The choreographers include Janine Coelho of St. Andrew's College for Mumbai, Nanou Coranson of the Conservatoire de Malakoff for Beirut, Laura Donnelly of Kansas State University for Manhattan, Julia Eichten of the L.A. Dance Project, Kansas, Carol Foster of the DC Youth Ensemble for Washington, D.C., Michael Fothergill of Alabama Ballet, Gin Lam and Clarice Ng for Singapore, Jenna Lee of the English National Ballet for London, Gregory Maqoma of the Vuyani Dance Theatre for Johannesburg, Mourad Merzouki of Compagnie Käfig for Paris, Nicole Pierce of Ego Art for Boston, Rosta Srom of Studio Dance Perfect for Prague, Winston Strickland of M.A.D. Skillz Dance Company, Jane Weiner of Hope Stone, Olivier Wevers of Whim W'Him Dance Company, Anthony "Redd" Williams for Ferguson/St. Louis, Hattie Mae Williams for Miami, and Obediah Wright of the Obediah Wright Dance Company for New York. Choreographers who would like to enlist in Dance the Dreamshould email their request with a resume and reel link to info@karzproductions.com.

 

MUSIC

 

Each participating choreographer creates original choreography to two musical selections: a new multilingual arrangement produced by The Dream@50 of Stevie Wonder's hit, "Heaven Help Us All," and a second selection of the local choreographer's choosing. In addition, songs performed by musicians from around the world are being taped for inclusion in Dance the Dream broadcasts.

 

THE CREATIVE TEAM

 

 

RICHARD KARZ
Executive Producer

Richard Karz is the producer of the PBS documentary special, Legacy: Being Black in America, which explores the rise of Barack Obama against the backdrop of the Civil Rights Movement.

 

CHARLENE LIM
International Dance Producer

Charlene Lim is Founder and CEO of Global Arts Link and was Director of Partnerships at the International Theatre Institute (ITI), a global performing arts organization based in UNESCO, Paris.

 

TONI THOMAS
U.S. Dance Producer

Toni Thomas is Co-Producer of the Miami Dance Festival, Dance Presenter of the Los Angeles' African-American Heritage Month, and Dance Producer of the 21st Annual 2011 Beverly Hills/Hollywood Branch NAACP Theatre Awards and Festival.

 

H. B. BARNUM
Music Director

H. B. is the music director for the Queen of Soul, Aretha Franklin. He has scored music for television shows, including The Grammy's, The Stellar Awards, NAACP Image Awards, The Globe Awards, and The Olympics.

 

 

Fothergill to judge international dance competition in Japan

By AL.com

Follow on Twitter on March 28, 2016 at 9:38 AM,

Updated March 28, 2016 at 11:54 AM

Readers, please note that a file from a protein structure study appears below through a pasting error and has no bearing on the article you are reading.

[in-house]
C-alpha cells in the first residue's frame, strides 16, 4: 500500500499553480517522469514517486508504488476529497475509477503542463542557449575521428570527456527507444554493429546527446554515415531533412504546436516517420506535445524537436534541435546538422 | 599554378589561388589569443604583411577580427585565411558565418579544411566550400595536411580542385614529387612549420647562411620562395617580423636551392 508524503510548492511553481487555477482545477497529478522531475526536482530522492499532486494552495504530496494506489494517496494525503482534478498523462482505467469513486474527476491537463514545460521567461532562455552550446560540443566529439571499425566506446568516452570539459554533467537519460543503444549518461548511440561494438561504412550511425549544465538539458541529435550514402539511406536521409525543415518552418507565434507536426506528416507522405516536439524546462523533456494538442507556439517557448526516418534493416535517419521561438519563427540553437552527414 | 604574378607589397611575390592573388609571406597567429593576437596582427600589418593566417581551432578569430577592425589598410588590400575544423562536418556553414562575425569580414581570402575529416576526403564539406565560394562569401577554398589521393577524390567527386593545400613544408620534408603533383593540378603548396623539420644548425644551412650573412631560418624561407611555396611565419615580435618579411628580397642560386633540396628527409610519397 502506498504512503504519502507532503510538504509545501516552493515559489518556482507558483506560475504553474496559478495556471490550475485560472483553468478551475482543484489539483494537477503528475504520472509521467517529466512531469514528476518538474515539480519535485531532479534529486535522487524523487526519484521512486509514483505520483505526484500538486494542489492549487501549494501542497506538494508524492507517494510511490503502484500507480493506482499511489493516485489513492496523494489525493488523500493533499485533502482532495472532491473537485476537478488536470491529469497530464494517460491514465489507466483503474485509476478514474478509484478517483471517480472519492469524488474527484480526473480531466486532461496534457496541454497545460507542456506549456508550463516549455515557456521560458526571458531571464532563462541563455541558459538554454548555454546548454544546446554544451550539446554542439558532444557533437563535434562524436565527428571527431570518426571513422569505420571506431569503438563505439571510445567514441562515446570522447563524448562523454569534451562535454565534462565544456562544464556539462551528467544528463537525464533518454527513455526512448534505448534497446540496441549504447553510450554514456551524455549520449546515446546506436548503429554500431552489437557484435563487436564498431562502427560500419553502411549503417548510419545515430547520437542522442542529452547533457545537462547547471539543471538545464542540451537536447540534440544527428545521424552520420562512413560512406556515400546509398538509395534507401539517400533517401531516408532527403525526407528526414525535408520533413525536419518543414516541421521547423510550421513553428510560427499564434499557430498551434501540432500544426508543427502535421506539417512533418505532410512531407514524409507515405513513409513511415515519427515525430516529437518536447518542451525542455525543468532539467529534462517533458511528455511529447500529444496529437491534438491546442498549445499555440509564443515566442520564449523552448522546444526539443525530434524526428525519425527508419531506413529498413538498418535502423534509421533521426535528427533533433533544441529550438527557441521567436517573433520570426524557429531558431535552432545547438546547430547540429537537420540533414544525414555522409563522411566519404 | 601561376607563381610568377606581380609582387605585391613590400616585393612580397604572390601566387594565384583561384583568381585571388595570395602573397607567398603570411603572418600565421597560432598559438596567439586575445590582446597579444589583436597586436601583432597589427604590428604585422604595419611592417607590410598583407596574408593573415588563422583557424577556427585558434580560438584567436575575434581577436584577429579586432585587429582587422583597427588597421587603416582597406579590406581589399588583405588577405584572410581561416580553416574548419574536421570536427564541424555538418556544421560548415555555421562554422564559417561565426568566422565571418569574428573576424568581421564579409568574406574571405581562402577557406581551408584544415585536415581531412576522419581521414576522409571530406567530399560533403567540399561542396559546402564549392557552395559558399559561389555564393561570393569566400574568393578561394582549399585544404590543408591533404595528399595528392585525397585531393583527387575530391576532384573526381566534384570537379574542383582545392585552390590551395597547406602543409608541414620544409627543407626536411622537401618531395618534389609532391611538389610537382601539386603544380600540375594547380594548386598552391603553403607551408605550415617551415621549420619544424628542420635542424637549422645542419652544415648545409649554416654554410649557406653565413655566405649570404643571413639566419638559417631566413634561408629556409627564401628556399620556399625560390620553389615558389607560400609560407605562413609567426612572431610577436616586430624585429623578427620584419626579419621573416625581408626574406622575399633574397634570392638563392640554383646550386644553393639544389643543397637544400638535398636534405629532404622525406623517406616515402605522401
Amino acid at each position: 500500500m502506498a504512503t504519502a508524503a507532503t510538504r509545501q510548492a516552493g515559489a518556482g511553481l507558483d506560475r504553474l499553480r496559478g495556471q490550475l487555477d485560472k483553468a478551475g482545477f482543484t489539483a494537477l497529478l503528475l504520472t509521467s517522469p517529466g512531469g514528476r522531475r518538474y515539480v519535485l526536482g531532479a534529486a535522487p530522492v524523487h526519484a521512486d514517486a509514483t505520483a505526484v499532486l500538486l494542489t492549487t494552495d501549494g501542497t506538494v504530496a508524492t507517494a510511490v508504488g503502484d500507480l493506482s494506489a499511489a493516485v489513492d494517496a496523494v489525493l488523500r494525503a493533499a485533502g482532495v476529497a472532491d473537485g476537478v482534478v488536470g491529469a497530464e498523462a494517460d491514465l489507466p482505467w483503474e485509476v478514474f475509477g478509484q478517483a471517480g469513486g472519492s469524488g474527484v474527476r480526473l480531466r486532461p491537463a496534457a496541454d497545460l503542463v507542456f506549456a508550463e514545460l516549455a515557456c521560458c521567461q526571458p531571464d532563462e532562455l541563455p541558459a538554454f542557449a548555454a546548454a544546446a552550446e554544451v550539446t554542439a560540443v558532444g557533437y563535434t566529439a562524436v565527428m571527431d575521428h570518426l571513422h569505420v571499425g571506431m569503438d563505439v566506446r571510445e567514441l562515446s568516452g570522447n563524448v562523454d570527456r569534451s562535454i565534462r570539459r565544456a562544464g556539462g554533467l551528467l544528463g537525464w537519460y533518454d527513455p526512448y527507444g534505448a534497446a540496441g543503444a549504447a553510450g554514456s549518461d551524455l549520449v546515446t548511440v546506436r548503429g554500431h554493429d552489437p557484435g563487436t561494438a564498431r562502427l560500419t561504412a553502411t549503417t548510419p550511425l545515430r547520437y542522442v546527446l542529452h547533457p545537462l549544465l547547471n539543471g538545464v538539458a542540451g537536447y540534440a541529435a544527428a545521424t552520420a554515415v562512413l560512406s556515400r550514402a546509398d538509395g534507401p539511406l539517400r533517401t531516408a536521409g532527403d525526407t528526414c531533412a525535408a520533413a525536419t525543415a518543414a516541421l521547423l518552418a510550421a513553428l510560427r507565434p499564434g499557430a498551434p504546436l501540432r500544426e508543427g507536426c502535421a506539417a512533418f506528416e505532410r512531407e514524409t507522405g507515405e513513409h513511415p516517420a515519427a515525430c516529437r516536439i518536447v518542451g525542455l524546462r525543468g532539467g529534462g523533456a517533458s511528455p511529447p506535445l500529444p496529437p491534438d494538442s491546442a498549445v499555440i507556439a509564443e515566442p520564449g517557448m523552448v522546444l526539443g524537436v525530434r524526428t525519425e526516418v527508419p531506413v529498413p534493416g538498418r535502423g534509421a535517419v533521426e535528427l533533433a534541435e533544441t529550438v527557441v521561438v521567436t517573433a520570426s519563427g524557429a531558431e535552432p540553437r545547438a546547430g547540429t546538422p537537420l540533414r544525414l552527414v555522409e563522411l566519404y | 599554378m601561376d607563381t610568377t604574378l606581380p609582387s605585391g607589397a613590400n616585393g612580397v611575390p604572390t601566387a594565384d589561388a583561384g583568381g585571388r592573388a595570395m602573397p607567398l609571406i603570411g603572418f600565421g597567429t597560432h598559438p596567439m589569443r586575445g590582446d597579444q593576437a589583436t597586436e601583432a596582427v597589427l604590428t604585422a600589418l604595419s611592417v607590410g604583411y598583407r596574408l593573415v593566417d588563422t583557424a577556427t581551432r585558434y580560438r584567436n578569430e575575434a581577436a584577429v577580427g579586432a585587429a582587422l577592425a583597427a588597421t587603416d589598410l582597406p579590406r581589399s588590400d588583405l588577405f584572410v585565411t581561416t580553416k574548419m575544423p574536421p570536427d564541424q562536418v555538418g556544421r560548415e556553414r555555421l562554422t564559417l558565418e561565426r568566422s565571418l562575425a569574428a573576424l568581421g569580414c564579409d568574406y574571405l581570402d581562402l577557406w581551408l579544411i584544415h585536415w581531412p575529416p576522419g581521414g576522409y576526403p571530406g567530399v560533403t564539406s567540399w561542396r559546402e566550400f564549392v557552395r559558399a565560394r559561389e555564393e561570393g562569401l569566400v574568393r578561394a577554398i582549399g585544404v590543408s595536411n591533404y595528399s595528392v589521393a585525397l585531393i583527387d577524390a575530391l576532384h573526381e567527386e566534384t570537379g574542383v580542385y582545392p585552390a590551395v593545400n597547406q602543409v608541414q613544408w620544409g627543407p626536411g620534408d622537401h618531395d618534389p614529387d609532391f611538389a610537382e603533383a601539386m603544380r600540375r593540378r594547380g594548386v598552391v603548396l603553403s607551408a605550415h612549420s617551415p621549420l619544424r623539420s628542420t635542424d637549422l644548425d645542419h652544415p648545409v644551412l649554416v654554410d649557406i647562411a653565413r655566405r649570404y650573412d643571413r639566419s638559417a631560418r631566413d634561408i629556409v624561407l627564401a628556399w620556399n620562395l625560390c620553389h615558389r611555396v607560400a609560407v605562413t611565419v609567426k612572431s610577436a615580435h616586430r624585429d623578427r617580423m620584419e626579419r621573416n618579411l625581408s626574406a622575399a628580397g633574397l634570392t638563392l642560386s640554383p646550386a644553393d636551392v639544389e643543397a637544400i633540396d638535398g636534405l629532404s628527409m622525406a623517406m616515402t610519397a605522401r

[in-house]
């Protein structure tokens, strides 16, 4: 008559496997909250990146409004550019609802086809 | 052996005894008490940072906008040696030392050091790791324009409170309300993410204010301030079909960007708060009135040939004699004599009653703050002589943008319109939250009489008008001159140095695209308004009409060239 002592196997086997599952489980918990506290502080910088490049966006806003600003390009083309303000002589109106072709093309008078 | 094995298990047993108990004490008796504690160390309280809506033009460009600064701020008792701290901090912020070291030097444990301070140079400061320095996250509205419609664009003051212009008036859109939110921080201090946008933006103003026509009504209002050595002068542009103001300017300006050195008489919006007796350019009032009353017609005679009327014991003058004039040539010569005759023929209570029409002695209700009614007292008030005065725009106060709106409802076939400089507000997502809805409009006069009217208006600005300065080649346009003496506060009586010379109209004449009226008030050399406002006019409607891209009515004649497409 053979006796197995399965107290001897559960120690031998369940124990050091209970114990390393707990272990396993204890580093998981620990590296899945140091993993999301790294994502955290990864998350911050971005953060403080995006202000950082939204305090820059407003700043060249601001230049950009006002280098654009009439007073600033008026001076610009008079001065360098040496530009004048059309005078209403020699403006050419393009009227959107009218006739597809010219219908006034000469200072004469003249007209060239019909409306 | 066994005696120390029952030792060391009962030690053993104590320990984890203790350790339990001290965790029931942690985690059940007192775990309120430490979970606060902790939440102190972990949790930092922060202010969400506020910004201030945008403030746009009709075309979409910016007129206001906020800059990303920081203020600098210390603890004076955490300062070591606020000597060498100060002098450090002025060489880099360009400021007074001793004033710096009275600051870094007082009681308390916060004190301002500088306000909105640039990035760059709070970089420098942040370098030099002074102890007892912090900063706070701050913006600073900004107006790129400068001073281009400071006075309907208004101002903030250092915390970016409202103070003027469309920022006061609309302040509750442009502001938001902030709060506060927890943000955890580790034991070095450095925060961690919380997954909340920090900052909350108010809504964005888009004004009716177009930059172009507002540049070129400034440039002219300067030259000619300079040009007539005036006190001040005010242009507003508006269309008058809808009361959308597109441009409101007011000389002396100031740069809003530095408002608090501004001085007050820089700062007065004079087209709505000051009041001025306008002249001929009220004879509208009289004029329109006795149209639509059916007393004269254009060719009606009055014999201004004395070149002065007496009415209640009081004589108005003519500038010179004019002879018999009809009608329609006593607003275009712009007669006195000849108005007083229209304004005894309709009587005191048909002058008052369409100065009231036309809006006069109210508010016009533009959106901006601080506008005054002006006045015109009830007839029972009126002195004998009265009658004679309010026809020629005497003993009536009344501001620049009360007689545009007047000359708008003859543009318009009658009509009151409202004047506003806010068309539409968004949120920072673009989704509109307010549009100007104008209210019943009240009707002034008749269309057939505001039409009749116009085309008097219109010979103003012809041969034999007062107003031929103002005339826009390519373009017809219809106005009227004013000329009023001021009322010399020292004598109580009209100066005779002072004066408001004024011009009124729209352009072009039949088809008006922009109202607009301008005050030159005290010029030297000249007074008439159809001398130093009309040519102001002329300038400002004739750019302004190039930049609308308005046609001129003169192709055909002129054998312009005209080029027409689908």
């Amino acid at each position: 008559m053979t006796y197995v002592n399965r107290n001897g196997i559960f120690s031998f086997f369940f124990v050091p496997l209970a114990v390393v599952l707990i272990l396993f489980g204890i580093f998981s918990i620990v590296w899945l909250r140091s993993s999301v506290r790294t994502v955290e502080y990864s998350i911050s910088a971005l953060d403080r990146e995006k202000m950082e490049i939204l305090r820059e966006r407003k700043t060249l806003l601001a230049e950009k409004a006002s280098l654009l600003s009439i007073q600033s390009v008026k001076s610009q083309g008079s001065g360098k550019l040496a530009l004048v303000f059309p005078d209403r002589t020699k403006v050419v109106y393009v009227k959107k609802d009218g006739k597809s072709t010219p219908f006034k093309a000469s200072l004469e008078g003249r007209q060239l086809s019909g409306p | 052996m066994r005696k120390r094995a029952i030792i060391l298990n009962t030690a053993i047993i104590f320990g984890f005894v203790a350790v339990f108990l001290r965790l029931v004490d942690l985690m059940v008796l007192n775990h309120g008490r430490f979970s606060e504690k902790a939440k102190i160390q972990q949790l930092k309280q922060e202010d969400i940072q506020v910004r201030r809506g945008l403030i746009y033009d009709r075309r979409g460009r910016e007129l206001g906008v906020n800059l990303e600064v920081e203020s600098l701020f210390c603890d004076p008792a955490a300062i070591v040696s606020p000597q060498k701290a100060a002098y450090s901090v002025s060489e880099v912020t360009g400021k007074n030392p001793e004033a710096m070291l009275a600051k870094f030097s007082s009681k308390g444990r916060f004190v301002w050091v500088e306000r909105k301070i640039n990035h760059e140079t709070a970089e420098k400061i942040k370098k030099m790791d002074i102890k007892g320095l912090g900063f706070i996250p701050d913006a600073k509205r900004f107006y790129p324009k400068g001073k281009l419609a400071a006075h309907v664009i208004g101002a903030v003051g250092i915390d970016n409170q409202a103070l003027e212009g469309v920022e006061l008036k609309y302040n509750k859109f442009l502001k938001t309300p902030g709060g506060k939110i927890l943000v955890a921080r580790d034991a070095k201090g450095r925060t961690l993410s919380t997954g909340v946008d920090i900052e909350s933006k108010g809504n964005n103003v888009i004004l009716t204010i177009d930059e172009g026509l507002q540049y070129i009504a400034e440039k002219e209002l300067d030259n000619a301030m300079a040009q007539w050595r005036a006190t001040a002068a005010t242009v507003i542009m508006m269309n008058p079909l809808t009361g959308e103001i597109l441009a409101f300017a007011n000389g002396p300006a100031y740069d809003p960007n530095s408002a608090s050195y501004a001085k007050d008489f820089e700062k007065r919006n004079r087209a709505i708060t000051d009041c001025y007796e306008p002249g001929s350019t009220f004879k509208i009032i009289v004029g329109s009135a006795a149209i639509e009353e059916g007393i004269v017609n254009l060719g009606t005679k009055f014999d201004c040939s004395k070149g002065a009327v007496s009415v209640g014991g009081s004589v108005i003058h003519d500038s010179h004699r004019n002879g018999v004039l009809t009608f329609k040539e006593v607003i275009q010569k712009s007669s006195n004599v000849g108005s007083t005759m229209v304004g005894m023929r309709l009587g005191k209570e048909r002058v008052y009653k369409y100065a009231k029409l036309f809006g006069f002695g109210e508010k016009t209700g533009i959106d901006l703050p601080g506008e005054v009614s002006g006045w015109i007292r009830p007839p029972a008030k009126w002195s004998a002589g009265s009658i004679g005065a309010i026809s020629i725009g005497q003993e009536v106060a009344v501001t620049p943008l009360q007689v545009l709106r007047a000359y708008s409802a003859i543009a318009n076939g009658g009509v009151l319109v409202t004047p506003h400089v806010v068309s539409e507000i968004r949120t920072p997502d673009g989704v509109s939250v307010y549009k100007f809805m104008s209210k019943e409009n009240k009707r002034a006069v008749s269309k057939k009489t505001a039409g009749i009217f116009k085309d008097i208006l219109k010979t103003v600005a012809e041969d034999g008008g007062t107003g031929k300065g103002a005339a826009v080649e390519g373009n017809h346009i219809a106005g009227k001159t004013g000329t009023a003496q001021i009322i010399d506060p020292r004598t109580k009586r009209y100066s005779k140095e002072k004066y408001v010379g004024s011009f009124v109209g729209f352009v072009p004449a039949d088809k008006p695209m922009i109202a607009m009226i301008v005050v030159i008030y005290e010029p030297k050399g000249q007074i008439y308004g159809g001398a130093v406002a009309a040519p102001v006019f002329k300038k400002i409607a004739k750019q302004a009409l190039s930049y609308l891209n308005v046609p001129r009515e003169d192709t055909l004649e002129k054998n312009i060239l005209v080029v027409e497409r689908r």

Alabama Ballet Company dancer Michael Fothergill, in his sixth season with Alabama Ballet, has been invited to judge the Hokkaido Ballet Competition, a dance competition in Sapporo, Japan, April 1-3.Out of seven jury members, Fothergill will be the only American selected to judge the competition. Competitors from across the country travel to Sapporo for three days of intense competition to gain job offers, scholarships to international schools to further their training and more. Dancers compete with classical and contemporary ballet variations.Fothergill will be awarding scholarships for multiple U.S. schools, including two to the Alabama Ballet's 2016 Summer Intensive. Japan Ballet Association, which sponsors the event, is the governing body of ballet across the country and serves as a unifying organization among many academies and professional companies, as well as a facilitator for guest performers to enter the country and/or Japanese dancers to work their way abroad. Fothergill also will return to Japan during the summer to teach for the Japan Ballet Association's Summer Intensive, an international summer course sponsored by the organization, in which multiple international teachers are brought in for a week to intensively train the dancers across the country who are accepted to the program. In addition, he will be creating a new work for the organization over the course of eight weeks this summer with Alabama Ballet Company dancer Catherine Garratt. He will be the first American to choreograph at this level within Japan Ballet Association's Hokkaido Branch.Fothergill began his training in Ames, Iowa, at the Robert Thomas Dancenter, completing his study while a full-scholarship recipient to the Boston Ballet School and The School of American Ballet. He has performed within New York City and with New Jersey Ballet, Milwaukee Ballet, City Ballet of San Diego, Charleston Ballet Theatre and extensively abroad. He has danced leads in much of the classical repertoire and in numerous contemporary compositions. Fothergill's choreographies have been performed throughout the United States and internationally.He has been going to Japan as a dancer, choreographer and guest instructor for 11 years. After a long stint of performing, serving as a guest instructor and setting works across the country, he finally has worked his way into a more prominent position within the Japan Ballet Association's ranks. Fothergill is thrilled to work at this level with the Japan Ballet Association and honored to represent the Alabama Ballet in his endeavors overseas.